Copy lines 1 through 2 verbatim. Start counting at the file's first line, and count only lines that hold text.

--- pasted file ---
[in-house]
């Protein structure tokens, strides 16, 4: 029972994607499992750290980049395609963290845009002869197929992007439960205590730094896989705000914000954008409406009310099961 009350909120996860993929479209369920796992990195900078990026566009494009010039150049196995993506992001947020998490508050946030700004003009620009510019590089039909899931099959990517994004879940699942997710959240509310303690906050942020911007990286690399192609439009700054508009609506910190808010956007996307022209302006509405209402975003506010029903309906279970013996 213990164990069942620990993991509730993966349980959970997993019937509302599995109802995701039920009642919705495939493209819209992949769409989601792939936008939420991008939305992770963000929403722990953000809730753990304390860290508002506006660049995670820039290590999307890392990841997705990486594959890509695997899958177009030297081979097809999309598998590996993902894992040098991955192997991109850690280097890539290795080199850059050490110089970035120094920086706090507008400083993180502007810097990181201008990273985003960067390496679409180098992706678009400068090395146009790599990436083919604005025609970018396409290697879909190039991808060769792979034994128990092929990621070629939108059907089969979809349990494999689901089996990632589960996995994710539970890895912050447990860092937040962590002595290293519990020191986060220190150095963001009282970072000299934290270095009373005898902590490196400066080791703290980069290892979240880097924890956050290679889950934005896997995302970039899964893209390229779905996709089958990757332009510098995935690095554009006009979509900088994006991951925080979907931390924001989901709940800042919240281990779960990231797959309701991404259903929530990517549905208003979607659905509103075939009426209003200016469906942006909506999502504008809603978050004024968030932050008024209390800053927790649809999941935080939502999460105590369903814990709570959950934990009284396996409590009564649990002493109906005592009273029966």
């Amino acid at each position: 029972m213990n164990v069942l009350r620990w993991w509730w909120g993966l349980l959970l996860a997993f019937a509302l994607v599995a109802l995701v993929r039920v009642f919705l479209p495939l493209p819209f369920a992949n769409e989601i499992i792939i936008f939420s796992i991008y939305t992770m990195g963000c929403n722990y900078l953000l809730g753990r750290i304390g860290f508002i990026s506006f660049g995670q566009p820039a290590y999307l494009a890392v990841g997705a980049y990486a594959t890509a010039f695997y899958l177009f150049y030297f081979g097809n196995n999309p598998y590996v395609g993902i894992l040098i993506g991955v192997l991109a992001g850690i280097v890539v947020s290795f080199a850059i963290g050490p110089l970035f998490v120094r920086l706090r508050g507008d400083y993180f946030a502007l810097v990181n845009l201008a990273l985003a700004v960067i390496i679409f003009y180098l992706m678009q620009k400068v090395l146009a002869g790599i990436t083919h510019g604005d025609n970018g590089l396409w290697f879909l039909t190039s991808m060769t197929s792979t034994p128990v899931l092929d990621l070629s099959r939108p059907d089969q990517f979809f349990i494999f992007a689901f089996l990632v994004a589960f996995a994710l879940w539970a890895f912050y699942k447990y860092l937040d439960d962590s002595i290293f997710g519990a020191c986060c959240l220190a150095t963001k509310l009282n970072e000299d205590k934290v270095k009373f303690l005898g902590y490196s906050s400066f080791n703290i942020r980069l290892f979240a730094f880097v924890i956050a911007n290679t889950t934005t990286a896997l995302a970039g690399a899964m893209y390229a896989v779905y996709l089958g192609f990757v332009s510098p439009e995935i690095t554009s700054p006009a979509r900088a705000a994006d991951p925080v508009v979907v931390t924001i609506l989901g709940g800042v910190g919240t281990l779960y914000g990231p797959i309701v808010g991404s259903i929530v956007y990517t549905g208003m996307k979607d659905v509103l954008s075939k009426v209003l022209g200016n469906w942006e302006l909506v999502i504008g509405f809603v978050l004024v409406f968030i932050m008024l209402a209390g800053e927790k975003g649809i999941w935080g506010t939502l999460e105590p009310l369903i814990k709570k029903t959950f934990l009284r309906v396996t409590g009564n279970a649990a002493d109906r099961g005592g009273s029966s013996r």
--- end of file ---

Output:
[in-house]
């Protein structure tokens, strides 16, 4: 029972994607499992750290980049395609963290845009002869197929992007439960205590730094896989705000914000954008409406009310099961 009350909120996860993929479209369920796992990195900078990026566009494009010039150049196995993506992001947020998490508050946030700004003009620009510019590089039909899931099959990517994004879940699942997710959240509310303690906050942020911007990286690399192609439009700054508009609506910190808010956007996307022209302006509405209402975003506010029903309906279970013996 213990164990069942620990993991509730993966349980959970997993019937509302599995109802995701039920009642919705495939493209819209992949769409989601792939936008939420991008939305992770963000929403722990953000809730753990304390860290508002506006660049995670820039290590999307890392990841997705990486594959890509695997899958177009030297081979097809999309598998590996993902894992040098991955192997991109850690280097890539290795080199850059050490110089970035120094920086706090507008400083993180502007810097990181201008990273985003960067390496679409180098992706678009400068090395146009790599990436083919604005025609970018396409290697879909190039991808060769792979034994128990092929990621070629939108059907089969979809349990494999689901089996990632589960996995994710539970890895912050447990860092937040962590002595290293519990020191986060220190150095963001009282970072000299934290270095009373005898902590490196400066080791703290980069290892979240880097924890956050290679889950934005896997995302970039899964893209390229779905996709089958990757332009510098995935690095554009006009979509900088994006991951925080979907931390924001989901709940800042919240281990779960990231797959309701991404259903929530990517549905208003979607659905509103075939009426209003200016469906942006909506999502504008809603978050004024968030932050008024209390800053927790649809999941935080939502999460105590369903814990709570959950934990009284396996409590009564649990002493109906005592009273029966």